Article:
Note that the spec only needs to worry about encodings which the serializer produces. This eliminates our need to reason about the error cases that were necessary in the deserializer. However, in doing this, nothing is said about how malformed bitstrings are parsed, or that every deserialized value can be generated by exactly one bit string. These may be useful properties to prove, but cheerios does not handle deserialization from unknown and unverified sources since this minimum spec is enough.
Definition ser_deser_spec A
(ser : serializer A)
(deser : deserializer A) :=
forall (a : A) (bools: list bool),
(deser (ser a ++ bools)) = Some (a, bools).
Wrapping this up in a class gives us the following definition which includes the following three things: a serializer, a deserializer, and a proof of correctness.
Class Serializer (A : Type) : Type := {
serialize : A > list bool;
deserialize : list bool > option (A * list bool);
ser_deser_identity : ser_deser_spec A serialize deserialize
}.
In general, the correctness proofs tend to be straightforward and repetitive, but this first one is included here to show the structure. Concretely this becomes:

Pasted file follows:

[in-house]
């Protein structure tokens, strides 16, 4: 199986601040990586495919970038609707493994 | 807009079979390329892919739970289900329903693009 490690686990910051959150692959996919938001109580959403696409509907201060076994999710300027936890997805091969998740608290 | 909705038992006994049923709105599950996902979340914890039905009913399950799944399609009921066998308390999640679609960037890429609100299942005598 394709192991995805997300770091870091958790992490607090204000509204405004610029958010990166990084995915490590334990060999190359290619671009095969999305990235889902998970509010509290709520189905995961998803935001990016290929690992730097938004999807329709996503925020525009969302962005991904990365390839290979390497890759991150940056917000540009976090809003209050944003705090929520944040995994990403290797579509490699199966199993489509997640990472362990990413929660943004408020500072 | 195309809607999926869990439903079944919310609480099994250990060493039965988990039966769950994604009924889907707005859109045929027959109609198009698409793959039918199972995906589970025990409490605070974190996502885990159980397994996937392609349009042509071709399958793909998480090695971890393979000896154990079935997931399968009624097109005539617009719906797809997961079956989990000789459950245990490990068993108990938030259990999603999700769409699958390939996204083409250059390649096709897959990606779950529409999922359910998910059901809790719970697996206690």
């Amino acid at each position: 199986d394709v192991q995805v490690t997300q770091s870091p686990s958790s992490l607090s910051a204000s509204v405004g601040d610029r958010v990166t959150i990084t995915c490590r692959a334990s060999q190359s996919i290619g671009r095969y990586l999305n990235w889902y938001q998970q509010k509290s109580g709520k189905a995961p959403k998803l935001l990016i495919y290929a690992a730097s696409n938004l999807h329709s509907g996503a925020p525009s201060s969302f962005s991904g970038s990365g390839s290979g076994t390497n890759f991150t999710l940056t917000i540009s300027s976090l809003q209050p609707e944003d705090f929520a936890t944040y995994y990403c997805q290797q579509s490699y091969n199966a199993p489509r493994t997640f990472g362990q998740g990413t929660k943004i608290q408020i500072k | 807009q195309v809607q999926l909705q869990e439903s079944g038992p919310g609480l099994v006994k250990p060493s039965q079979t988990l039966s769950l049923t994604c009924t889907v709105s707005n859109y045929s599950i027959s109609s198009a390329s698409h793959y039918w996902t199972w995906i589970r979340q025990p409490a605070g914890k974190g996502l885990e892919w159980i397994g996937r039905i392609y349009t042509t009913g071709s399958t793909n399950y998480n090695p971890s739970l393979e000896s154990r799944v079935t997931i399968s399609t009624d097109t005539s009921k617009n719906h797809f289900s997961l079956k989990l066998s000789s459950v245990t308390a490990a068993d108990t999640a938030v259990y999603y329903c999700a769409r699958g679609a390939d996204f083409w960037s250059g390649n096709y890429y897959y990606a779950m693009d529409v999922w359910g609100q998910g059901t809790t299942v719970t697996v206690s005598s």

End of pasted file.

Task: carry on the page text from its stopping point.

Theorem medal_ser_deser_identity :
ser_deser_spec medal medal_serialize medal_deserialize.
Proof.
unfold ser_deser_spec.
unfold medal_deserialize.
unfold medal_serialize.
intros m.
destruct m; reflexivity.
Qed.
Instance MedalSerializer : Serializer medal.
Proof.
exact { serialize := medal_serialize;
deserialize := medal_deserialize;
ser_deser_identity := medal_ser_deser_identity;
}.
Defined.
Generalizing this pair deserailizer for arbitrary types A
and B
comes
naturally now that there are better type signatures for serialization
and deserialization. Wrapping all three components in a section avoids some
boilerplate. Note that the type system requires a serializer for A
and B
in order
for the A * B
serializer to function.
Section PairSerializer.
Variable A : Type.
Variable B : Type.
Variable serA : Serializer A.
Variable serB : Serializer B.
Definition pair_serialize (p : A * B) : list bool :=
serialize (fst p) ++ serialize (snd p).
Definition pair_deserialize bools
: option ((A * B) * list bool) :=
match deserialize bools with
 Some (a, bools) =>
match deserialize bools with
 Some (b, bools) => Some ((a, b), bools)
 None => None
end
 None => None
end.
Theorem pair_ser_deser_identity :
ser_deser_spec (A * B) pair_serialize pair_deserialize.
Proof.
unfold ser_deser_spec.
intros.
unfold pair_serialize.
rewrite app_ass.
unfold pair_deserialize.
rewrite ser_deser_identity, ser_deser_identity.
rewrite < surjective_pairing.
reflexivity.
Qed.
Instance PairSerializer : Serializer (A * B).
Proof.
exact { serialize := pair_serialize;
deserialize := pair_deserialize;
ser_deser_identity := pair_ser_deser_identity;
}.
Defined.
End PairSerializer.
Note that the variable bools
is shadowed several times in this definition. Normally this can complicate
code, but in this case it improves clarity because bools
always refers to “what’s left to parse”.